Hermann Welcker

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Hermann Welcker

Hermann Welcker (April 8, 1822 – September 12, 1897) was a German anatomist and anthropologist who was born in Giessen. He was a nephew to philologist Friedrich Gottlieb Welcker (1784–1868).

In 1851 he earned his doctorate from the University of Giessen, and in 1859 he became a professor and prosector at the University of Halle. In 1876 he succeeded Alfred Wilhelm Volkmann (1801–1877) as director of the anatomical institute at Halle.

Along with his anatomical duties, Welcker was also a specialist in the fields of anthropology, ethnology, microscopy and biology. He published numerous articles on each of these subjects. In 1854 he devised a method for measuring blood volume in humans and animals. He also devised a method for measuring red blood cell volume. The eponymous "Welcker's angle" is named after him, which is the anterior, inferior angle of the parietal bone.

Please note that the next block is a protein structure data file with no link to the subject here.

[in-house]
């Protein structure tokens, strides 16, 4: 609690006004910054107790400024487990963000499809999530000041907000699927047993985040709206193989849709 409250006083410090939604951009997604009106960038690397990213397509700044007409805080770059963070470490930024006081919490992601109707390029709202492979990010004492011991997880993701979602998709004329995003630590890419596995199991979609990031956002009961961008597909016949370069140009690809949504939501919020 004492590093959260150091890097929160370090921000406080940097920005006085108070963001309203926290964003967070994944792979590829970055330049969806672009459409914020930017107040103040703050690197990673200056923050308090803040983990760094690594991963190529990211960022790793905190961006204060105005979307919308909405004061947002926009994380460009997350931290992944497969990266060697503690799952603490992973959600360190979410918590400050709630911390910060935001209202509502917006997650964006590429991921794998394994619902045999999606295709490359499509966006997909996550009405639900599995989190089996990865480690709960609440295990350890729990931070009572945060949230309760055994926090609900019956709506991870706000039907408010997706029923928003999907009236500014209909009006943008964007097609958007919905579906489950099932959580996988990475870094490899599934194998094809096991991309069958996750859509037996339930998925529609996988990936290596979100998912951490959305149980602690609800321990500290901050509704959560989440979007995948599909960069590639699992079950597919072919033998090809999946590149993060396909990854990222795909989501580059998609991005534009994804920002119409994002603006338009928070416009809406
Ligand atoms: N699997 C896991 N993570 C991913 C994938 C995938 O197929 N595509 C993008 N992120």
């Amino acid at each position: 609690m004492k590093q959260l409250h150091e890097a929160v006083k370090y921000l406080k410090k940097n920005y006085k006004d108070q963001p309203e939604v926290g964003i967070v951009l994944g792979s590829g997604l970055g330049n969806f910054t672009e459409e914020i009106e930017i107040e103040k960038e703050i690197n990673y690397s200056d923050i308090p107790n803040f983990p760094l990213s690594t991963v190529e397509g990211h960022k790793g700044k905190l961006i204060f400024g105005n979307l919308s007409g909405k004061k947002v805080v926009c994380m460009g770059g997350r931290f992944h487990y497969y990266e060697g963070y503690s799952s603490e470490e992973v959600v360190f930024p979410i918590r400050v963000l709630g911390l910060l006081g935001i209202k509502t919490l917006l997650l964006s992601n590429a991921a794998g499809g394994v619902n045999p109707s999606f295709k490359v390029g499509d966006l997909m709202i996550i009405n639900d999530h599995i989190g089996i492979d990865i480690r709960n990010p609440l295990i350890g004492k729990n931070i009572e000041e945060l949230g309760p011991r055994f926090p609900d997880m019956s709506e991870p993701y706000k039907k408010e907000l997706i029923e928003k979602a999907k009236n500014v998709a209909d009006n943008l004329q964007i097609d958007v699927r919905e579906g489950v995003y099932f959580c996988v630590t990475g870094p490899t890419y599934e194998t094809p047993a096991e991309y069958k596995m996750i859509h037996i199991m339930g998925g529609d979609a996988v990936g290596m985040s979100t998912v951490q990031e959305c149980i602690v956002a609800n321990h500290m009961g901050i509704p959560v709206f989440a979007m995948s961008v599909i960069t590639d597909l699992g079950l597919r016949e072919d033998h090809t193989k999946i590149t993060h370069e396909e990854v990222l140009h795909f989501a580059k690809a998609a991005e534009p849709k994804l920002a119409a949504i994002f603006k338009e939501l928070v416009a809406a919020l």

He is also credited with starting the first permance study of fingerprint patterns over time. He recorded his right hand print in 1856 and 1897, publishing a study in 1898.[1]

In 1889 Welcker received a patent for the invention of "galvanic spectacles", which were essentially battery-operated eyeglasses with nosepiece electrodes.[2] These glasses were used as a remedy for nasal congestion. In addition he conducted numerous studies of human skulls, including the famous skulls of Dante Alighieri and Friedrich Schiller.


  1. ^ Wilder, H. H. and Wentworth, B. Personal Identification; The Gorham Press: Boston, 1918, pp. 339–340. Online reference to this work at: http://www.ncjrs.gov/pdffiles1/nij/225321.pdf (Page 1-6 or search Welcker)
  2. ^ "Patent #408451 Hermann Welcker of Berlin, Germany Electric Eyeglasses". U.S. Patent Office (via Google patent site). July 30, 1889. Retrieved 2010-11-27. 

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